Thompson: It should not detract from the general counsel's independence. I do not believe that anyone in today's environment should take one of these jobs and worry about their tenure. The CEO can fire the person - but it is unlikely in today's world that they will do it without consulting with the board.

Editor: Norm Veasey proposed that general counsel should regularly attend meetings of the independent directors in executive session.

Thompson: I think that is an excellent idea. Certainly, at a minimum you should meet in executive session with the audit committee. I would consider this a best practice today. Your involvement gives you greater credibility not only with the independent directors but throughout the organization.

Editor: Would a requirement for a regular direct report by the general counsel to the CEO and independent directors with respect to legal issues (including those relating to compliance and governance) help assure that the flow of information to the general counsel is kept open?

Thompson: I do this on a regular basis. It is part of my regular reporting relationship to the CEO. I also make regular reports to the audit committee. They are eager for me and the law department to get the most complete information about the corporation and its business so that I am in a position to be knowledgeable about the legal implications of business decisions. To do this, they know that I have to be plugged into what is going on in the business. Of course, as Secretary, I attend all board meetings.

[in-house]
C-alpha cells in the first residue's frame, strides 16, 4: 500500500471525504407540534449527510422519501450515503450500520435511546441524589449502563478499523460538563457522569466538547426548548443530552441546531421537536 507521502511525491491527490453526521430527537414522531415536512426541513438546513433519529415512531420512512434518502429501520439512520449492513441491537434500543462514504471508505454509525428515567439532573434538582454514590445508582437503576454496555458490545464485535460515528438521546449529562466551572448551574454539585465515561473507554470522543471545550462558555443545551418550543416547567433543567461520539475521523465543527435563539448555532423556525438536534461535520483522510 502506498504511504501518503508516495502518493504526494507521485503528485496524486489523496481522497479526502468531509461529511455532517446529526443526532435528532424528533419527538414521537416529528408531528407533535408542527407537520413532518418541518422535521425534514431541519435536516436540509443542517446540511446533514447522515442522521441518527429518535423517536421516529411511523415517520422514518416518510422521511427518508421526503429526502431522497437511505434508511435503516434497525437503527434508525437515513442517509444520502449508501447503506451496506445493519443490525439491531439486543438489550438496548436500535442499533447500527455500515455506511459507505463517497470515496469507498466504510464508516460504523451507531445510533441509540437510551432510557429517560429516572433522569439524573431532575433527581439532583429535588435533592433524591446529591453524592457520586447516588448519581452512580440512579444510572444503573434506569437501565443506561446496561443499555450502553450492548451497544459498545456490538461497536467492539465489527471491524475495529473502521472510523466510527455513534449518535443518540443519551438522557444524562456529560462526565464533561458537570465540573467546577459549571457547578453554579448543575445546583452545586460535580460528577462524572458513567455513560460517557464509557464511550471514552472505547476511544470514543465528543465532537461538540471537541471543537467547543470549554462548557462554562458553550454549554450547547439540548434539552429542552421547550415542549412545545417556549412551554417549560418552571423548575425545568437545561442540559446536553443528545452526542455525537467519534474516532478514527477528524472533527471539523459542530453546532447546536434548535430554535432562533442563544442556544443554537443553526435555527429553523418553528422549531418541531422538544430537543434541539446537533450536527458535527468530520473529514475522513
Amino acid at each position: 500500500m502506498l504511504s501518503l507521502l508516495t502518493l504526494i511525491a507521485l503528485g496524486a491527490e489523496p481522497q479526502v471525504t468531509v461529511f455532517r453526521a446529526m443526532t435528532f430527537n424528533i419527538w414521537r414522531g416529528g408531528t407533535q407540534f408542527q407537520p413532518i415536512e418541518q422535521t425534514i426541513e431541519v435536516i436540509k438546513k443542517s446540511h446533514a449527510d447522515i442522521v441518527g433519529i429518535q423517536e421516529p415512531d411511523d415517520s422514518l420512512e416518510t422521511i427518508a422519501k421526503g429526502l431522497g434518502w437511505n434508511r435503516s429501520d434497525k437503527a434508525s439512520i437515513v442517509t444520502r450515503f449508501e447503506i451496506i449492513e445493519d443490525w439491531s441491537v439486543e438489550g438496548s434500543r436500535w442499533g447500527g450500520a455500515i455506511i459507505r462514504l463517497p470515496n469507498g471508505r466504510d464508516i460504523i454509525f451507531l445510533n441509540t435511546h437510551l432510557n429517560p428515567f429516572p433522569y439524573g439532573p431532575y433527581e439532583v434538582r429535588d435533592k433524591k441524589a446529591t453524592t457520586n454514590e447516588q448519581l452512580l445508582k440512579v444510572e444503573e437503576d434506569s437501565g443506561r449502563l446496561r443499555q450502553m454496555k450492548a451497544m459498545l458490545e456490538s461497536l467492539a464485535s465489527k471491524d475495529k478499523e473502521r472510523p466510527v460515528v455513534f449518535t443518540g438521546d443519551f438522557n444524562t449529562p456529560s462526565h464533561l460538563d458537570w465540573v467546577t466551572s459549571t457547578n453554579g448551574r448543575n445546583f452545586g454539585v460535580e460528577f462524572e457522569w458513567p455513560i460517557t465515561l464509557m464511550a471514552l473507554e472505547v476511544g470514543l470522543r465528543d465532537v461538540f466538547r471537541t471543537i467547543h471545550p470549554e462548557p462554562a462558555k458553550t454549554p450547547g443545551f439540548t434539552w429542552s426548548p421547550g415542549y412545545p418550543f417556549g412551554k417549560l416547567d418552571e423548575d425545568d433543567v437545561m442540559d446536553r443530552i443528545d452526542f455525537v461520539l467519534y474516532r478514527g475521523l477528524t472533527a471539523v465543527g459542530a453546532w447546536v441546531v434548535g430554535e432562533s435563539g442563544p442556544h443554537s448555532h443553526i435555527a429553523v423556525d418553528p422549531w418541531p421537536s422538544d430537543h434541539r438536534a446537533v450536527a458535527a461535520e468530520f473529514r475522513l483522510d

Editor: What about board committee meetings?

Thompson: I attend both audit committee meetings and nominating and corporate governance committee meetings. I have an executive session with the audit committee at every audit committee meeting. One of the lawyers who reports to me attends the compensation committee meetings, except where that would not be appropriate such as the portion of the meeting where personal compensation and performance matters are discussed.

Editor: How does information flow up to you from below?

Thompson: Lawyers reporting to me are on the executive committees of the respective divisions. They are integral parts of the division's management. I receive monthly written reports from my direct reports and as well as conduct biweekly telephone conferences with my direct reports and all division counsel. Of course, we have a formal Part 205 reporting up process.

Editor: What about having specialized in-house lawyers?

Thompson: One of the attractions to in-house work is that you get exposure to a wide range of legal issues. However, it is important to have some specialists, especially those whose specialty is germane to your business. In order to catch mistakes in financial reporting, we have in-house lawyers who are experts in securities law. They are also very familiar with accounting issues and work closely with our controller and financial reporting staff.

Editor: What about the relationship with outside counsel? Should the business heads of divisions or subsidiaries hire outside lawyers?

Thompson: We develop close relationships with outside counsel because they provide specialized backup for our legal staff on an ongoing basis. Outside counsel are also brought in where independent counsel are needed to conduct an investigation or review. On a rare occasion, you may advise the board or a board committee that an outside lawyer needs to be retained by it. When appropriate, you might also suggest candidates.